“The U.S. government takes a very aggressive stand in the sense that they don’t believe that the EU protections can’t be skirted.”
Mark Srere, Partner, Bryan Cave

Investigation Tactics

Embedded in the Justice Department’s new policy is “a measure of reasonableness,” says James Cole, a former deputy attorney general until January and now a partner with Sidley Austin. If the company does, in fact, encounter unavoidable obstacles in getting evidence, the Justice Department will take that into account, he says.

“They’re not going to expect people to do the impossible, but they will scrutinize what efforts every company has taken in order to satisfy this requirement,” Cole adds. “If they don’t think the company has taken every effort they reasonably can take, they will ask them to go back and do some more or not get cooperation credit.”

For the company to prove that it has taken all reasonable efforts, the government basically wants to see a court order showing why you can’t produce the information, Srere says. “The U.S. government takes a very aggressive stand in the sense that they don’t believe that the EU protections can’t be skirted,” he says.

Companies will need to be able to demonstrate to the government “in some way, shape, or form” what labor laws or collective bargaining agreement prevents them from providing certain evidence, Cole says. As long as the company documents the reason it could not provide the information, the government “will, and should, take its explanation into account,” he says.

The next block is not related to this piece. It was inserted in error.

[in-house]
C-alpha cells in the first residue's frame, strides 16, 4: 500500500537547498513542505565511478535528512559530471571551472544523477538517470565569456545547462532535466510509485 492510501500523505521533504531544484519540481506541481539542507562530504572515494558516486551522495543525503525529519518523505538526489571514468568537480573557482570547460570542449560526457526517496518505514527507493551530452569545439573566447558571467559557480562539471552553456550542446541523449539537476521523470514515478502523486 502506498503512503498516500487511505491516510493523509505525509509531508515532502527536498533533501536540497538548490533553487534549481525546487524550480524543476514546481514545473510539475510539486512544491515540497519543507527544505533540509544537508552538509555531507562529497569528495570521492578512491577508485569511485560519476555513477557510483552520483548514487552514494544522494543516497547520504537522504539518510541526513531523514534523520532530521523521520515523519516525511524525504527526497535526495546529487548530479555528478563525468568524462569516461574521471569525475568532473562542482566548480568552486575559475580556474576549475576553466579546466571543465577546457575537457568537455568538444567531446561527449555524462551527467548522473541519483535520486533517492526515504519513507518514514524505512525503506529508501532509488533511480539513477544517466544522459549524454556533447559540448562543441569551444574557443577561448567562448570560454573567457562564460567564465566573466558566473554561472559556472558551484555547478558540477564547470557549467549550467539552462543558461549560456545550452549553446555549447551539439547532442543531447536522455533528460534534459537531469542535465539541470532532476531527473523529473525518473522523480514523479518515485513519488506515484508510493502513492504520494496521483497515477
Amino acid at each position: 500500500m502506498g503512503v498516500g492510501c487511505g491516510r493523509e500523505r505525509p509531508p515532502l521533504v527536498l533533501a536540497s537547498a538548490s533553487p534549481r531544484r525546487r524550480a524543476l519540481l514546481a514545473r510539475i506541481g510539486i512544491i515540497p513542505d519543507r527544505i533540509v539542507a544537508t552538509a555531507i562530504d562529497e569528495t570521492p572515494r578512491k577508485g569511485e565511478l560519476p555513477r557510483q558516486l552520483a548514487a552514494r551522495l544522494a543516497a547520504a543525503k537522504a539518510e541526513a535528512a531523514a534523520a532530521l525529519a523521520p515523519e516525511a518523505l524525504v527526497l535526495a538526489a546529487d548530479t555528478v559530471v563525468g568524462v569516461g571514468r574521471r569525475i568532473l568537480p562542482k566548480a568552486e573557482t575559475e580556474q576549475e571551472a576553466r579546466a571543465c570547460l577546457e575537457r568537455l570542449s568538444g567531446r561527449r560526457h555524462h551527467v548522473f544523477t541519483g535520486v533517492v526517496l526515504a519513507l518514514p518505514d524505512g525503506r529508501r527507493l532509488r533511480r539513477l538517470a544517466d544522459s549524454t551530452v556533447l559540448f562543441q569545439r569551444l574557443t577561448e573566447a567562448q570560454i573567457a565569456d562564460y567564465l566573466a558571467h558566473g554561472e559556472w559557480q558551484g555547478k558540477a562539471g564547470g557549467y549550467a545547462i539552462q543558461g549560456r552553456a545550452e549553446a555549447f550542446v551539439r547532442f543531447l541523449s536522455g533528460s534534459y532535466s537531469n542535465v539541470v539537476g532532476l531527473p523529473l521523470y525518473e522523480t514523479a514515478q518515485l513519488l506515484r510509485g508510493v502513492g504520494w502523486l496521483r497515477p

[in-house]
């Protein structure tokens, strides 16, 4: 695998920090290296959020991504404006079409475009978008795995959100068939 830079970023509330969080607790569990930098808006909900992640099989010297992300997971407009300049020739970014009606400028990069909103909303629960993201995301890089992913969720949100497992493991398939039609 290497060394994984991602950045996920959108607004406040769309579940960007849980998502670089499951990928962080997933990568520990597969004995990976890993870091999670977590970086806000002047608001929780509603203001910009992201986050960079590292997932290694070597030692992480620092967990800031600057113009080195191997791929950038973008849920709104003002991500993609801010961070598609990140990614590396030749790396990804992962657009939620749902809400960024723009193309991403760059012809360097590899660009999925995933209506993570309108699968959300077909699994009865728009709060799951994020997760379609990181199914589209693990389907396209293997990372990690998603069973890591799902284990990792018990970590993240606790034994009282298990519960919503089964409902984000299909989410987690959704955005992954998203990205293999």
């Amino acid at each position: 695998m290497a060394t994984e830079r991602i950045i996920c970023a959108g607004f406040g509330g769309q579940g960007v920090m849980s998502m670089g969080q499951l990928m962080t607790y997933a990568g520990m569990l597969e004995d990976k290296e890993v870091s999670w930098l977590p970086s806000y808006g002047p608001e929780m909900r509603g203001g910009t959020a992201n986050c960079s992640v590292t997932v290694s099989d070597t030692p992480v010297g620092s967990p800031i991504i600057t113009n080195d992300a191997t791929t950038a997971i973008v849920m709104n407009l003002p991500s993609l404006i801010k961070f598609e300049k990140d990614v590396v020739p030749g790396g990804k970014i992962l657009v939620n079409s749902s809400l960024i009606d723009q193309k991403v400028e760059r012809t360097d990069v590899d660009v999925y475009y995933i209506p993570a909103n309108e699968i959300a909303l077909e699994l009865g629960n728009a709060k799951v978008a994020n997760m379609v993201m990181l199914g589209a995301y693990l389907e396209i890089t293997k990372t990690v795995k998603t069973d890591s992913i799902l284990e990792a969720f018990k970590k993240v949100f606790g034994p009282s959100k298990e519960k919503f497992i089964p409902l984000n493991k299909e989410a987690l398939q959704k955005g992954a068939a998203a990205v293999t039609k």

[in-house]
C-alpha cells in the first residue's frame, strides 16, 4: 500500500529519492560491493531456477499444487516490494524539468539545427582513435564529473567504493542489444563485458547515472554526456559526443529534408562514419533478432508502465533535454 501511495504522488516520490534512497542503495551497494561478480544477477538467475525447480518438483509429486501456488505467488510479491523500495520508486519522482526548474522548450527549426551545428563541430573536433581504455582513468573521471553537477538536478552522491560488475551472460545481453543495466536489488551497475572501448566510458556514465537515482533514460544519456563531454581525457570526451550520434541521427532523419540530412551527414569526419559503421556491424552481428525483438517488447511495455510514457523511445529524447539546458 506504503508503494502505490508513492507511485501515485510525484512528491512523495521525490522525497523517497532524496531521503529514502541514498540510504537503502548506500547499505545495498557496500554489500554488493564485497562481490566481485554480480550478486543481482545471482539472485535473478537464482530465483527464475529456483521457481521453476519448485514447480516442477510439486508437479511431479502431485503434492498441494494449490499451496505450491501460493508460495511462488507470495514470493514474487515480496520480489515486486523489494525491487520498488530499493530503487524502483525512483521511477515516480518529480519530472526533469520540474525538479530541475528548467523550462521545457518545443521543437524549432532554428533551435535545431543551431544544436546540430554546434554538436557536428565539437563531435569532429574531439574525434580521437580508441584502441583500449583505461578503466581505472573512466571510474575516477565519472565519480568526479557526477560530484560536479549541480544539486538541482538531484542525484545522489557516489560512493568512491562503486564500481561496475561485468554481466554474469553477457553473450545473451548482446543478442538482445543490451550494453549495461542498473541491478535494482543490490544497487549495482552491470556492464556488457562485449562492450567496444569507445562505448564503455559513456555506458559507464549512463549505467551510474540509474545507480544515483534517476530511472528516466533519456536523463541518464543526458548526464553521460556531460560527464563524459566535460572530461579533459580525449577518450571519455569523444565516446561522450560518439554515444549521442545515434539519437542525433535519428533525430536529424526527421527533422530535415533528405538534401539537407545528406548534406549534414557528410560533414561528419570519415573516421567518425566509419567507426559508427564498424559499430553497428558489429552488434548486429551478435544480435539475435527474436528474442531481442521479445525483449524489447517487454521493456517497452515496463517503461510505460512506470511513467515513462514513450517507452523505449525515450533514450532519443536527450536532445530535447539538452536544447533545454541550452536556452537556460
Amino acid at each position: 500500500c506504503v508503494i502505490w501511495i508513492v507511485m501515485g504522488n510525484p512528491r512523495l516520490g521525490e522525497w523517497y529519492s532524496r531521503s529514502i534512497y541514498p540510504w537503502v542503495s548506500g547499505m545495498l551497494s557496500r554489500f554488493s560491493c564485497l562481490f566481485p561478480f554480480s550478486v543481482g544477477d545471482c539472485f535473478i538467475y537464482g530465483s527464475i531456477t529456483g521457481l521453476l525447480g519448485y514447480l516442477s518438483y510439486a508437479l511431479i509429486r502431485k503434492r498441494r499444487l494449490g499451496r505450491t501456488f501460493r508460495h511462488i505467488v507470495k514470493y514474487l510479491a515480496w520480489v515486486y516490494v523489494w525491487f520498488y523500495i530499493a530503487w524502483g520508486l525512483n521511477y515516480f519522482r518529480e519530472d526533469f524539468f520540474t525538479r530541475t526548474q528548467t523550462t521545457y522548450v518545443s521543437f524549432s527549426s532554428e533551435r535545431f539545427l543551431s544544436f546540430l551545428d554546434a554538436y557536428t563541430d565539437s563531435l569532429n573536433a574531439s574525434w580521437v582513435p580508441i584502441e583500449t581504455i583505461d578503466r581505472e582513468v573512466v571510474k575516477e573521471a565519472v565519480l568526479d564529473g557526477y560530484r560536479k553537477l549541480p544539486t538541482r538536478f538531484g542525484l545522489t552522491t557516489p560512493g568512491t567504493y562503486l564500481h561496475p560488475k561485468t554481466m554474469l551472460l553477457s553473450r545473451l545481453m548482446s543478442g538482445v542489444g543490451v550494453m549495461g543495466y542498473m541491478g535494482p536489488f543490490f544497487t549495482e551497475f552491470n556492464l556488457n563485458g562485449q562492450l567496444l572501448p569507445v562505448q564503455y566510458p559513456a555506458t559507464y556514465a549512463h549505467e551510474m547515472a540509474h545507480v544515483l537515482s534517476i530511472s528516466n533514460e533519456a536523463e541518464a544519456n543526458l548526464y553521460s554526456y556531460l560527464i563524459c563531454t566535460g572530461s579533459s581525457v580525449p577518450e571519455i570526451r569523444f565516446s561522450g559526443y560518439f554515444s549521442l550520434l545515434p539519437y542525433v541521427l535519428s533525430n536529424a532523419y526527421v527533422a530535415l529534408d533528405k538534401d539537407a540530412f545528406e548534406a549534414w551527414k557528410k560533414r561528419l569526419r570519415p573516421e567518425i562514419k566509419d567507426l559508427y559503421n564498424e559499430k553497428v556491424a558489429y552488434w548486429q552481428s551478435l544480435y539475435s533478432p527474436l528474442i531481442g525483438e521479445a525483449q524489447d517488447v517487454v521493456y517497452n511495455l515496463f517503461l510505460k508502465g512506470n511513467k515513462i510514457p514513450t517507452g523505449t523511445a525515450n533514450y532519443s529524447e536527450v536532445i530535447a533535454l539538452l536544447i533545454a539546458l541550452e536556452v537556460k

“This doesn’t negate any number of other issues that are going to arise in this context,” Cole adds. With the Justice Department’s new policy, both European Union and U.S. employees are going to be “far more cautious,” he says, about what they say to company lawyers when responding to questions about wrongdoing in the course of an internal investigation.

Companies will have to consider whether or not to cooperate and voluntary disclose misconduct more carefully, Srere says, because they now know that the consequence of disclosure is that the Justice Department “is going to be looking for heads to roll.” That might not be a huge issue for a large corporations, but it could change the calculus of cooperation for smaller companies with fewer people in senior management positions, he says.

E-mail Searches

Another area that might pose challenges for compliance and legal officers under the Justice Department’s new policy: e-mail searches. Some European countries—France and Germany again, for example—restrict what companies can search internally under certain data privacy and labor laws.


The following is an excerpt from an internal memo issued this month by Deputy Attorney General Sally Quillian Yates. It details a six-pronged approach to increasing individual prosecutions following corporate investigations.
The guidance in this memo reflects six key steps to strengthen our pursuit of individual corporate wrongdoing, some of which reflect policy shifts and each of which is described in greater detail below: